Sen. Richard Lugar (R-Ind.) won’t be returning to the Senate next year, but he’s not a forgotten man in the race to replace him. With 18 days left until Election Day, Lugar’s cold shoulder is complicating GOP candidate Richard Mourdock’s bid against Rep. Joe Donnelly (D).
The latest development in an ongoing saga is a direct mail piece from a super PAC supporting Mourdock. The Indiana political news Web site Howey Politics Indiana reported Wednesday that USA Super PAC sent mail pieces indicating that “Indiana’s Lugar Backs Mourdock in Senate Run.” Lugar’s office said it didn’t authorize the ads. “It was clearly unauthorized and done without consultation with us. Lugar clearly stated on September 17 that he would not campaign for Mourdock in the general election for Senator from Indiana,” Lugar spokesman Andy Fisher told Howey Politics.
The mail piece cites a September report in which Fisher said, “Yes, the senator is supporting Treasurer Mourdock.”
While it’s true that Lugar has expressed support for Mourdock, their relationship is hardly a warm one.
Mourdock dislodged Lugar in May a primary that wasn’t even close. Running to the longtime senator’s right, Mourdock won a heated campaign in which he routinely attacked the senator for being insufficiently conservative.
The defeat didn’t appear to sit well with Lugar. In his concession speech, the senator expressed hope that Mourdock “prevails in November” in order to help Republicans take back the majority. But he never stumped for the his onetime opponent And in September, he confirmed that he had no intention to campaign for the man who defeated him.
Lugar and Mourdock are very different Republicans. Mourdock’s unapologetic conservatism clashed with Lugar’s history of working with Democrats. Had Lugar won, the general election would hardly be as competitive as it stands now. The longtime senator’s ability to secure crossover support would have left Donnelly with very long odds.
That’s why Democrats were elated after Mourdock’s primary victory. Not only did it mean Donnelly would face a more conservative Republican who would have a tougher time with independents and Democrats; they were also presented with an opportunity to seize on some of the bad blood in the primary and peel off some Republican support from discontented Lugar supporters. Even if those supporters didn’t vote for Donnelly, the thinking went, some might opt to stay home.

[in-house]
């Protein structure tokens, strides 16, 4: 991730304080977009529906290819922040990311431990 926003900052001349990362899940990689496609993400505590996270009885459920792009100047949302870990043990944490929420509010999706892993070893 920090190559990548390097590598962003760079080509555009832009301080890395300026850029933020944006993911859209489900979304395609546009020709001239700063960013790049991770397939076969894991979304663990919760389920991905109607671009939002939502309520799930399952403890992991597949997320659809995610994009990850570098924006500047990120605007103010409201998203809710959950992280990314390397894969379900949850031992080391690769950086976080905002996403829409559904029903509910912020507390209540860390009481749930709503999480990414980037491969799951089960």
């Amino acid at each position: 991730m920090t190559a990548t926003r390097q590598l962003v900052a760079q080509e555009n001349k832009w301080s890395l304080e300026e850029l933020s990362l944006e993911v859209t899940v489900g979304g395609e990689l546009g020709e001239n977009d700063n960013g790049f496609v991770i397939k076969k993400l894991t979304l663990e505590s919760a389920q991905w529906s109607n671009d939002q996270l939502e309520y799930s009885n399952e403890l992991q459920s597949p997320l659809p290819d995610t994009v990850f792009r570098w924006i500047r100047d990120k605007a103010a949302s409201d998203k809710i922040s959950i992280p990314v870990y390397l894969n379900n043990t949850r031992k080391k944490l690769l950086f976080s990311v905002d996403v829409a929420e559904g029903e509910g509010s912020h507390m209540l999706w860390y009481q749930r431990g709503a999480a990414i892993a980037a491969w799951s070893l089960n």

None of this would matter much if the race wasn’t so close. But it is. A bipartisan Howey/DePauw poll released late last month showed Mourdock and Donnelly running about even. In the poll, Mourdock had the support of 71 percent of Republican voters; and only about six-in-10 Lugar primary voters were backing Mourdock. In other words, hardly the command of the Republican base one would hope to have behind them in a close race. The latest flap over the pro-Mourdock mailer only threatens to fan the flames.
“If you are looking for an excuse as a Lugar voter to not like Mourdock and go for Donnelly instead, this certainly gives you an excuse,” said Ed Feigenbaum, author of the Indiana Legislative Insight newsletter.
“I know that there are hard feeling[s] that may not have healed from the primary but it is incumbent on Republicans to make sure that Congressman Donnelly is not allowed to cynically exploit the situation,” James Bopp, who heads USA Super PAC, said in a statement Wednesday.
Republicans remain confident that the race hinges much more heavily on the records of Donnelly and Mourdock. Indeed, Donnelly’s votes in support of some of President Obama’s signature measures could sink him in a state Mitt Romney is expected to win
And while one of Indiana’s senators isn’t stumping for Mourdock, the other one is. Sen. Dan Coats (R) cut a TV ad for Mourdock, which his campaign released this week. Both Romney and vice presidential running mate Paul Ryan (Wis.) have also campaigned for Mourdock.
When asked how the Lugar-Mourdock dynamic would factor into the final three weeks of the campaign, Mourdock spokesman Christopher Conner said: “Richard appreciates Senator Lugar’s call for Hoosiers to support his election and has often praised his exemplary public service.”
This isn’t the first time the results of a Senate primary have triggered some post-primary discomfort. In 2010, Republican Mike Castle wouldn’t endorse tea party candidate Christine O’Donnell after a stinging defeat. Democrat Christopher Coons easily defeated O’Donnell that November.
Another example is 2002, when Republican John E. Sununu defeated incumbent senator Robert Smith (R) in New Hampshire, resulting in icy relations leading up to November, when Sununu ended up winning by about four points.
The Lugar-Mourdock relationship (or lack thereof) probably won’t decide the outcome of the race on its own. Other factors like ads, messaging and fundraising (Mourdock nearly doubled up Donnelly in the third quarter) are the main drivers of the campaign. But if the margin stays close down the stretch, the senator about to leave office could leave a larger-than-expected imprint on the campaign to succeed him.